Diwali or Deepavali is one of the biggest & the most popular festivals of India. In Sanskrit, “Deep” means lamp and “Vali” means row, inshort Deepavali means “lighting small clay lamps filled with oil in a row in and around the house.” Thats why it is popularly known as the “Festival of Lights”. generally Deepavali is a five day festival which starts on the thirteenth day after the full moon of the Hindu month Ashwin. Usually Diwali falls between mid October to mid November. During Diwali every home is illuminated with twinkling lamps. It is believed that lighting these lamps welcome Goddess of wealth and prosperity, Lakshmi. Colorful rangoli designs, floral decorations, mouth watering delicacies and fireworks give Diwali a grand & magnificent look.
Diwali is very enthusiastically celebrated for five continuous days and each day has its own significance. But in some states of India like Maharashtra, Karnataka Diwali starts on the 12th day of the Hindu month Ashwin. It is known as “Vasu-Baras” or “GoVatsa-Dwadashi”. It is a celebration held in honour of cows.
Day-1 : “Vasu-Baras or GoVatsa-Dwadashi”
“Go” means cow and “Vatsa” means baby cow or calf. “Vasu” means cow and “Baras” means the 12th day. Cows are considered as mother and that’s why on this day cow & calf are worshiped by the married women. On this day, millet flour chapati and beans curry are made for offerings. As we know India is an agricultural country because of that Indian culture puts a great emphasis on different festivals on animals and plants.
Day-2 : Dhanteras/Dhanatrayodashi
“Dhan” means wealth and Trayodashi means 13th day of the Hindu month Ashwin after the full moon. “Dhan-puja(Jewelry-money worship)” in the evening is an important ritual on this day. Offering of Coriander powder and sugar is made. Dhanateras is considered as an auspicious day to buy precious metals like gold, platinum etc or any utensils as a sign of good luck. “yama-Deep-Dan” is another important ritual observed on this day. Lamps, made from kneaded flour, are lit in the name of all family members and offered to Lord Yama, God of death, in the evening for the long and healthy life.
Day-3 : Narak Chaturdashi
“Chaturdashi” means the 14th day of the hindu month Ashwin. According to ancient tale, Lord Krishna killed the demon, Narkasura onthis day and protected the gods and the saints from his wrath. On this day people get up earlier than usual. “Abhyang Snan” (Elaborate bath) on Narak Chaturdashi is the most significant one. It is believed that people who do Abhyang snan before sunrise this day can avoid going to Narak(hell). Sesame oil or any perfumed oil should be used for massage before bathing. Ubtan (homemade paste) made of turmeric, gram flour, sandalwood & other Ayurvedic powders should be used for the Abhyang snan. Afterwards a large breakfast with different delicacies is enjoyed with relatives and friends. In the evening oil lamps are lit in and around the house.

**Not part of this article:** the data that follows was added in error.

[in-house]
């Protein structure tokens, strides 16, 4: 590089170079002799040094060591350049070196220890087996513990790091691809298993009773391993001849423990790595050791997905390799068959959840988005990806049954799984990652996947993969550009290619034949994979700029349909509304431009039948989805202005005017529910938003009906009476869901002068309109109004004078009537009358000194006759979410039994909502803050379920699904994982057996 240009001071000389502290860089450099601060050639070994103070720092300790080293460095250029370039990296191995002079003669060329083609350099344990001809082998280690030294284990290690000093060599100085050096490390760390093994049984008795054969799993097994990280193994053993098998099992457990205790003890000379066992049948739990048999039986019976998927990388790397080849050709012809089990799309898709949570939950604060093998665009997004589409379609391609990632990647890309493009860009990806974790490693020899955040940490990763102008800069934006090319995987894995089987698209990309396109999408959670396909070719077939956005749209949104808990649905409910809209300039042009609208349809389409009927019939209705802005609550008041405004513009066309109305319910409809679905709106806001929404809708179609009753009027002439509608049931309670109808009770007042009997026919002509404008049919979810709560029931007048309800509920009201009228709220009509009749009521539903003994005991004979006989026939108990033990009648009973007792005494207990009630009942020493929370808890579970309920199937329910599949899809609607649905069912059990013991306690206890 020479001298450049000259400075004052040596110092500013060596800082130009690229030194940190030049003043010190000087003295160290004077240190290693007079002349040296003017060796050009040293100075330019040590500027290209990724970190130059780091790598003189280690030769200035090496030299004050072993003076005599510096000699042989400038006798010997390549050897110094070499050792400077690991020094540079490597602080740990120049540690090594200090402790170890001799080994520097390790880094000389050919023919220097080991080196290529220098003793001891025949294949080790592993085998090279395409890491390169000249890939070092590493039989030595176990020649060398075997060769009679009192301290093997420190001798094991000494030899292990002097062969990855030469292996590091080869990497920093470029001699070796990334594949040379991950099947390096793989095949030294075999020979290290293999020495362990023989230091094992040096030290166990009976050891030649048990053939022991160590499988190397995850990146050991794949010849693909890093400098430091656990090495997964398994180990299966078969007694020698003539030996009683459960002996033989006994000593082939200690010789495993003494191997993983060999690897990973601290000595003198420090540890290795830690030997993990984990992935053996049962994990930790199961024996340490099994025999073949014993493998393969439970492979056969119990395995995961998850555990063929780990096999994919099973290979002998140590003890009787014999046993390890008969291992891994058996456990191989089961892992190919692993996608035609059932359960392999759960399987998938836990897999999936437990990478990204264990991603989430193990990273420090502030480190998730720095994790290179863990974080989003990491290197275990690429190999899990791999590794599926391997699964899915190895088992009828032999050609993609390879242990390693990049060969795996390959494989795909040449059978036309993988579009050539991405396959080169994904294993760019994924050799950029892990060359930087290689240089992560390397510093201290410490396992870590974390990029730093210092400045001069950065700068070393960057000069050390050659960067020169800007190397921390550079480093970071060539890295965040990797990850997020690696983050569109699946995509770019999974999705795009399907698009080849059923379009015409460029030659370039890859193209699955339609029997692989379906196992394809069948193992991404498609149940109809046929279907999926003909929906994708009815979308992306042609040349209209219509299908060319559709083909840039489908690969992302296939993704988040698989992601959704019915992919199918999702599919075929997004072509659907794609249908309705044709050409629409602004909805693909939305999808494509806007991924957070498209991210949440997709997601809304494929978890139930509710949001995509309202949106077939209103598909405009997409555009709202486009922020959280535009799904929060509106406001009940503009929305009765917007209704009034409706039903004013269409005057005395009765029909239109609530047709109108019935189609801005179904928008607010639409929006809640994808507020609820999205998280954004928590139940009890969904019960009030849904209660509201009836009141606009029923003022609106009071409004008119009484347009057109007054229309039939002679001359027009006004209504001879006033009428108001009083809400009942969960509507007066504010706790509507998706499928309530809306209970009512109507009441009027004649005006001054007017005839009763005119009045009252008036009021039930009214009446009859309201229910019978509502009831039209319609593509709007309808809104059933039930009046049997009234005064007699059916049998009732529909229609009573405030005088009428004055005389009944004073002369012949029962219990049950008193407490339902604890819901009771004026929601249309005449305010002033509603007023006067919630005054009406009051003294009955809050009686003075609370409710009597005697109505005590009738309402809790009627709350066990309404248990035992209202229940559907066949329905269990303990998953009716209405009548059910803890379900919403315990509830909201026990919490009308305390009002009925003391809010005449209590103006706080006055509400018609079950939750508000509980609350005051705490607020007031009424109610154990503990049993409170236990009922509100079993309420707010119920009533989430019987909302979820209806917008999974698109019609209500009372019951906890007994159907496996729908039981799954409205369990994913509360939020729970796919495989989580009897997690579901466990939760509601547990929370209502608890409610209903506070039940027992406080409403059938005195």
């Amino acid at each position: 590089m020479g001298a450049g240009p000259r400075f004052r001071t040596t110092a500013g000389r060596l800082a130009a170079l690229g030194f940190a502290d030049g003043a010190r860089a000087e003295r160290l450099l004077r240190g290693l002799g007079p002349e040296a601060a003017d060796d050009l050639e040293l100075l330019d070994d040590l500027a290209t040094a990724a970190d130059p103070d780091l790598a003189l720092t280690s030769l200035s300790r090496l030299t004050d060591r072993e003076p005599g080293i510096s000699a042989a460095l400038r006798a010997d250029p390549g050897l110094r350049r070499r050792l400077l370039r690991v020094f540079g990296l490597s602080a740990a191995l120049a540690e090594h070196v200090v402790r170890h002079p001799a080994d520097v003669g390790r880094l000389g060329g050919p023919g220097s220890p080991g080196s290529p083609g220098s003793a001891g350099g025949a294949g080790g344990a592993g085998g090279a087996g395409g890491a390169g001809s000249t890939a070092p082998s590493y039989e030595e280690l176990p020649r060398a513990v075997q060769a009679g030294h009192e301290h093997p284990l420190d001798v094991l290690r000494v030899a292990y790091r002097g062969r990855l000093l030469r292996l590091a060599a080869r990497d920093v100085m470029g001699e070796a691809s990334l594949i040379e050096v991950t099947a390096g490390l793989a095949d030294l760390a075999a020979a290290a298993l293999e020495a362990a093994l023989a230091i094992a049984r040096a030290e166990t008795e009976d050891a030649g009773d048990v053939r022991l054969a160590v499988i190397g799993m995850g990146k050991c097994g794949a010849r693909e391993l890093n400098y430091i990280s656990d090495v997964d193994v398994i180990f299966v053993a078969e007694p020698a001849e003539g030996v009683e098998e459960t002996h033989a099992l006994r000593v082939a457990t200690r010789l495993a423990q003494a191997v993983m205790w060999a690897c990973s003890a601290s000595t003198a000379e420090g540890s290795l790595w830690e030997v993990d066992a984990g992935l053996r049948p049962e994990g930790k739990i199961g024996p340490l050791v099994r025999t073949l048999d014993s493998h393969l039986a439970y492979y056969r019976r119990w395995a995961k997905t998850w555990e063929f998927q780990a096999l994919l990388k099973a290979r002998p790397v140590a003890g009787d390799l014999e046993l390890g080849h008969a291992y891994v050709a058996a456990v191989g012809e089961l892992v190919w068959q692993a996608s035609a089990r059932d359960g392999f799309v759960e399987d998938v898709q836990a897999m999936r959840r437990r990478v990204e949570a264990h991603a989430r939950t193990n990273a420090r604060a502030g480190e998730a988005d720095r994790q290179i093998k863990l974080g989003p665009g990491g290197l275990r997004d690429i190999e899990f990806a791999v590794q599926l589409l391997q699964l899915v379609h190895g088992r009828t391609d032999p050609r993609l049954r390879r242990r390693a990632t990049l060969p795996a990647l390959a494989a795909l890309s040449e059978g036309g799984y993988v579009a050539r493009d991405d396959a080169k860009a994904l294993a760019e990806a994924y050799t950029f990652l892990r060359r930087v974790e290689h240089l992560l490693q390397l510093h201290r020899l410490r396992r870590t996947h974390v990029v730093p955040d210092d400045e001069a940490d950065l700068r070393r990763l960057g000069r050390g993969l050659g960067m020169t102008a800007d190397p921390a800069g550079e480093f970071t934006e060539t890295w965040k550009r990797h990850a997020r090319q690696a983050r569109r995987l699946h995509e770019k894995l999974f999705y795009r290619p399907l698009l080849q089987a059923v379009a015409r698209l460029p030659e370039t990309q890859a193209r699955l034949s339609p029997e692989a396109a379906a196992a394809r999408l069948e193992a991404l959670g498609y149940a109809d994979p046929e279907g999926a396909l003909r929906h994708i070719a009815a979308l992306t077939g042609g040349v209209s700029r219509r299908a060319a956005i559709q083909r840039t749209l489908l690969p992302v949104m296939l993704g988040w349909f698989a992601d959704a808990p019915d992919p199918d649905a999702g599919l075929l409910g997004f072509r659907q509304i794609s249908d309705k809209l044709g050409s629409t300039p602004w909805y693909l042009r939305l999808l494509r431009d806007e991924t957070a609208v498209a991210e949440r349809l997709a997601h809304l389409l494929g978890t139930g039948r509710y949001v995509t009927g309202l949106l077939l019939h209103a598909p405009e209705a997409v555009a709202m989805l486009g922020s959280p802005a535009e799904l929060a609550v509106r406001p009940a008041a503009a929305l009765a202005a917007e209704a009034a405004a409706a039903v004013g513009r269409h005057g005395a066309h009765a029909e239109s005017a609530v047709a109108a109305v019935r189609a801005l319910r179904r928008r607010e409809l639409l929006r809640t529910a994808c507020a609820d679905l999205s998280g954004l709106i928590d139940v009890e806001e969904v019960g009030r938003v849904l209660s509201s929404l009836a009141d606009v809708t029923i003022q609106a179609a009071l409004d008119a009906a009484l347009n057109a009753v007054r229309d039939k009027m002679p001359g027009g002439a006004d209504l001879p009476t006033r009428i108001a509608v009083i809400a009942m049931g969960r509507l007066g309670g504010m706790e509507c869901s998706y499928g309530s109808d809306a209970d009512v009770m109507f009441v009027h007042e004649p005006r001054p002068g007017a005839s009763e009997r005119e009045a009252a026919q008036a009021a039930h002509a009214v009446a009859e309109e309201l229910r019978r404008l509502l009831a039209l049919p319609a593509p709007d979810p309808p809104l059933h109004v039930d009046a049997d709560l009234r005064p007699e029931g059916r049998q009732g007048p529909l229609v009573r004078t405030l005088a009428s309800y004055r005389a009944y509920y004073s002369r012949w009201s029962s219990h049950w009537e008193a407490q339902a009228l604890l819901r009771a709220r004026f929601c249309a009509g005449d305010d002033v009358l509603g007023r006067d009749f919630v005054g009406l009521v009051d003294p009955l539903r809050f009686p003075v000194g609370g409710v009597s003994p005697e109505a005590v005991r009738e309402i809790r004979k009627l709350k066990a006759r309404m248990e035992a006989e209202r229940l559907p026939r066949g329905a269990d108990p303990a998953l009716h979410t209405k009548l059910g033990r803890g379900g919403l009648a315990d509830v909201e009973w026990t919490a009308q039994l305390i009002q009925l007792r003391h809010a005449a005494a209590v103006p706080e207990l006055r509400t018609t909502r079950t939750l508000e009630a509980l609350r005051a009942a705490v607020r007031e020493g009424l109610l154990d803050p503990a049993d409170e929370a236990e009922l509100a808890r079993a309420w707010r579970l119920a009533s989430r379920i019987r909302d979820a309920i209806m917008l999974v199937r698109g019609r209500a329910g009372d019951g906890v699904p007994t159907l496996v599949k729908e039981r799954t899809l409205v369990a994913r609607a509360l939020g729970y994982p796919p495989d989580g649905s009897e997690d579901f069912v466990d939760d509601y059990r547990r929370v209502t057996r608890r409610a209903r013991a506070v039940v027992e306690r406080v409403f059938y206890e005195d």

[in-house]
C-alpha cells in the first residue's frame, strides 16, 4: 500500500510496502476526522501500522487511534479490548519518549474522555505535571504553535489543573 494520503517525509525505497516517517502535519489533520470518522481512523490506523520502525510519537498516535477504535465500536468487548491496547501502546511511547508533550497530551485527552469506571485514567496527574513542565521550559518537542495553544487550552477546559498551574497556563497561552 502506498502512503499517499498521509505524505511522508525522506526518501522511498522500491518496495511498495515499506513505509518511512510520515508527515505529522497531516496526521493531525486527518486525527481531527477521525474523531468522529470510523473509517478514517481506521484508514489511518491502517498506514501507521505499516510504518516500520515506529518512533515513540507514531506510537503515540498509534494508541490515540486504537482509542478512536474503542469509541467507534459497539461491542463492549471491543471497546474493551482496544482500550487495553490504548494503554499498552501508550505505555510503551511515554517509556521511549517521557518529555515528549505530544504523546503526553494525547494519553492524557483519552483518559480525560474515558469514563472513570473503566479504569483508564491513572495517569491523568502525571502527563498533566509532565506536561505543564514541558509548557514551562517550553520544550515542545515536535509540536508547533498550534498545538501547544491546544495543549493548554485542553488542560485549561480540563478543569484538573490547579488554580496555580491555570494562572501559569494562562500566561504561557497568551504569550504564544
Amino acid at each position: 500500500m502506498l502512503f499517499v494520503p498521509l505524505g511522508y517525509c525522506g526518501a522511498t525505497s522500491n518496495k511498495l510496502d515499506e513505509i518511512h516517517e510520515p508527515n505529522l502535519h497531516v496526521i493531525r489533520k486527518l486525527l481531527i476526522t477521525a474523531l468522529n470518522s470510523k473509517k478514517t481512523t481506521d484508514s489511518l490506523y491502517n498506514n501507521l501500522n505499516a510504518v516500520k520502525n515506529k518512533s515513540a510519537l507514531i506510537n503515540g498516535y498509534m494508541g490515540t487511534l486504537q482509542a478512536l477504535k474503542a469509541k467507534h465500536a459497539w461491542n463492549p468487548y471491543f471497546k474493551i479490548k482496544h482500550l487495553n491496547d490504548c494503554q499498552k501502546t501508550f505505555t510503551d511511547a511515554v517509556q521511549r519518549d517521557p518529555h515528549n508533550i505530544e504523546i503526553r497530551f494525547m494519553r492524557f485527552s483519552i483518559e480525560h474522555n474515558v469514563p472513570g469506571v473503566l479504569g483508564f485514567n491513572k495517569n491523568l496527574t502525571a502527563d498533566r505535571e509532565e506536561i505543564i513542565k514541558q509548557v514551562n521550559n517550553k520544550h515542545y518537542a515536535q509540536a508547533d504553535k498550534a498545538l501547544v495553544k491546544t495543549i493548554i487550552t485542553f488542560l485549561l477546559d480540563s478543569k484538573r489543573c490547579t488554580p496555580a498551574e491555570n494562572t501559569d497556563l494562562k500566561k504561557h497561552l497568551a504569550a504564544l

Day-4 : Lakshmi pujan
Lakshmi pujan or the worship of the goddess of wealth, Lakshmi, is the most important day of the Diwali. The day of Lakshmi pujan falls on the dark night, Amavasya. People perform ‘Lakshmi Pujan’ in the evening after sunset. It is believed that Goddess Lakshmi visits every house in the evening & bless everyone with wealth, prosperity and success. As it’s a dark night people lit oil lamps everywhere in the house to welcome goddess Lakshmi. Different delicacies are made on this day. Offering of puffed rice and batasha (sweet made from only sugar) are made to the goddess. Sweets & gifts are given to friends and relatives. It is also believed that on this day Lord Rama returned to Ayodhya, after he successfully rescued Sita and defeated the demon Ravana. Married ladies and girls are invited for the Haldikukkum after Lakshmi pujan.
Day-5 : Bali Pratipada/Diwali-padwa/Bali Padyami/Govardhan puja
Balipadyami or Bali Pratipada is the day on which demon king ‘Bali’ is worshiped. When Lord Vishnu in the form of ‘Vamana’ (Small bramhin) appeared before king Bali and asked for the three steps of land from generous Bali. King agreed readily, not knowing who the vamana was. As soon as Bali agreed, vamana took the huge form and occupied entire universe and the earth in two steps. Since there was no other place to put the third step King Bali offered his head to Vamana to put his third step. That’s why the meaning of of Bali pratipada here, in Sanskrit is ‘Prati’ means opponent and ‘Pada’ means foot, King Bali under the opponents feet. In some parts of India this day is called as ‘Diwali-Padwa’ and men give gifts to their wives and daughters. In north India, this day is also observed as Govardhanpuja, and is celebrated as the day Lord Krishna defeated king Indra and by lifting mountain Govardhan saved people from rain and floods.
Day-6: Bhai-Duj/Bhau-Beej/Bhai Tika/Bhaipota
Bhai Dooj is celebrated by brothers and sisters in India on the last day of Diwali, to strengthen the bond between them. On this day, sisters pray for their brothers to have long and happy lives by performing the Tilak ceremony, and brothers give gifts to them and promises to protect them. On this day,sisters invite their brothers for a grand meal which includes brothers favorite dishes. If women do not have a brother or
who live far away from their brother often worship Moon god and pray for their brother’s long and happy life.